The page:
FBI informer Hazel Diane "Rasheeda" Moore testified yesterday that she violated federal agents' instructions for the Vista Hotel sting when she tried to interest D.C. Mayor Marion Barry in cocaine after he told her he was not interested.

Moore, who lured Barry to her hotel room as part of an undercover drug sting on Jan. 18, said under cross-examination that FBI agents had told her beforehand not to try to persuade Barry to use drugs, not to suggest it to him and not to initiate drug activity.

Defense lawyer R. Kenneth Mundy asked Moore whether she thought she was going beyond her "mandate from the FBI not to influence, not to persuade, not to invite" Barry to take drugs.

"I did," Moore said. "I did get overwhelmed and carried over," she said, adding that it was not out of a "zeal to get Mr. Barry," as Mundy had suggested.

Moore, who wore a narrow-brimmed white hat and a conservative navy blue suit, completed almost four hours of cross-examination yesterday, and she faces the prospect of another full day on the witness stand Monday, as the defense plans to replay the full 83-minute Vista videotape.

Meanwhile yesterday, U.S. District Judge Thomas Penfield Jackson barred Bishop George Augustus Stallings Jr. from court, ruling that Stallings's presence was potentially disruptive to the trial and potentially intimidating to the jurors. Stallings broke with the Catholic Church last year to form his own congregation, and since has been excommunicated.

On Thursday, Jackson used the same reasoning to bar Nation of Islam leader Louis Farrakhan from the trial. Mundy said yesterday that Jackson's decisions would be appealed to the U.S. Court of Appeals.

Outside the courthouse, Barry told reporters that Jackson's decisions about Farrakhan and Stallings were "totalitarian," and said, "It's like Nazi Germany." He also said that many of his supporters have complained that the judge allotted only 18 seats to the public, while granting the media 55 or so.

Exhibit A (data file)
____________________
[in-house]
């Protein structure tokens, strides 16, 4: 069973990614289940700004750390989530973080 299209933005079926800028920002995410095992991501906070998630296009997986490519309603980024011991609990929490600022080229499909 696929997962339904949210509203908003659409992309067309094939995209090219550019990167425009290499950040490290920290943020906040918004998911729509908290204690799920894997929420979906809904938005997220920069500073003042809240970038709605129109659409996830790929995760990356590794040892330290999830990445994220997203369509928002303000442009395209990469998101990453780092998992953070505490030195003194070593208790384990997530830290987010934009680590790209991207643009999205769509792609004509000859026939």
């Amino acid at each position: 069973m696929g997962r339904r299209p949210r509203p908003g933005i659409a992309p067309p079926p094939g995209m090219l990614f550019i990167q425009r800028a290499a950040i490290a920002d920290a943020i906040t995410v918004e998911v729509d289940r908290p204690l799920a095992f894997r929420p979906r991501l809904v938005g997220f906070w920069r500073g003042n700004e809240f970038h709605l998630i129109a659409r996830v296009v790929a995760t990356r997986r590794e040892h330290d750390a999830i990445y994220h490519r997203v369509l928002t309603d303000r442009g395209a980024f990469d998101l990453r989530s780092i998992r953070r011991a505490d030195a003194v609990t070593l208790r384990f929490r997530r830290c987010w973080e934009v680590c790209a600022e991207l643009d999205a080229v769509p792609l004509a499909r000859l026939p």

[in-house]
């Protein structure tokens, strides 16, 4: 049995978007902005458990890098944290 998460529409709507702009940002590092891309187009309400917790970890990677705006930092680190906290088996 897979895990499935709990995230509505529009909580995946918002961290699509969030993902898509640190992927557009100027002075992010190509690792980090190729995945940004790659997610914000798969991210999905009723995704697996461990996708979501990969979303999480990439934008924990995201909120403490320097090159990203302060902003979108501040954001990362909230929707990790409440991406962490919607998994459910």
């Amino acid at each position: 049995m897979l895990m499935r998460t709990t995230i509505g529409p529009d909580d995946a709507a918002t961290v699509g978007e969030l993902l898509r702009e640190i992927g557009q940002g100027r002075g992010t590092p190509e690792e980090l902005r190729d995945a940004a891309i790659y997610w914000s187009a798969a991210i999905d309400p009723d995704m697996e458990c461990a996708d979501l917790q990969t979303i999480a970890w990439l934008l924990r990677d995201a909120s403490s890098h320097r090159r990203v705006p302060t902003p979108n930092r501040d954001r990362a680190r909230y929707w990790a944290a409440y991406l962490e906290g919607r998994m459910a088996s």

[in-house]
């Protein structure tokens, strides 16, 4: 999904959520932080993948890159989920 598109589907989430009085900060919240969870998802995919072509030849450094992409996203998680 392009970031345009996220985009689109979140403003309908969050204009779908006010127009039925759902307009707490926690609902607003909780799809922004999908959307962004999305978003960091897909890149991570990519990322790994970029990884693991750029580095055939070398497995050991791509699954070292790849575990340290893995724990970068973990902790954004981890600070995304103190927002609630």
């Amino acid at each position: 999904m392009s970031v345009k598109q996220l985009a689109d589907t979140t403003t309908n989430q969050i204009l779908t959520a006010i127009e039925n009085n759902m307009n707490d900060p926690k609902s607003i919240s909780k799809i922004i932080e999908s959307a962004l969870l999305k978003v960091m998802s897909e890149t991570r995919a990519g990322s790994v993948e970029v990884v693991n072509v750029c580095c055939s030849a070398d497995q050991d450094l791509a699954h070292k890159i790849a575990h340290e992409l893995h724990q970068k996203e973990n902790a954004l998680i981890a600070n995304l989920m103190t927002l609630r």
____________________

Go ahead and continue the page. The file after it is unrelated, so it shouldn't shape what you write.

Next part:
In his cross-examination of Moore, Mundy sought to show that she was motivated "to get him" by jealousy and resentment, because of a time she said Barry beat her during an argument in 1988. Additionally, Mundy challenged her on specific details as he led her through a line-by-line analysis of part of the Vista sting transcript.

Mundy asked why Moore persisted in trying to get Barry to use drugs after Barry, in Mundy's words, "just said no."

The exchange, which occurred after Barry had been in the room about 20 minutes, came in response to a question from Moore: "So what, you want to do something?"

Barry responds, "Not tonight, naw."

Mundy asked: "Was there anything you can point to -- anything -- that shows he wanted you to get him drugs?

"No," Moore said, adding that she continued to steer the conversation toward drugs because "I was there for a purpose."

Thrusting both hands toward Moore and raising his voice for effect, Mundy asked, "You were there to get him to use drugs, even against his will, weren't you?"

"No," Moore replied.

Mundy challenged several of Moore's interpretations of the conversation at the Vista, starting with a question the mayor asked within the first two minutes of his visit.

Moore asserted in testimony on Wednesday that Barry mentioned drugs almost right away when he asked Moore if she had "been good." The phrase "being good," she testified, meant abstaining from cocaine.

Under questioning yesterday, Moore said that there was no follow-up by the mayor on the subject, and that when she tried to reintroduce the question of drugs a few minutes later, Barry wanted instead to talk about sex.

Mundy's questioning of Moore fell into two categories. First, Mundy sought to question her credibilty in general, asking her about lies she told during two grand jury appearances and about her possible motives for acting as an informer.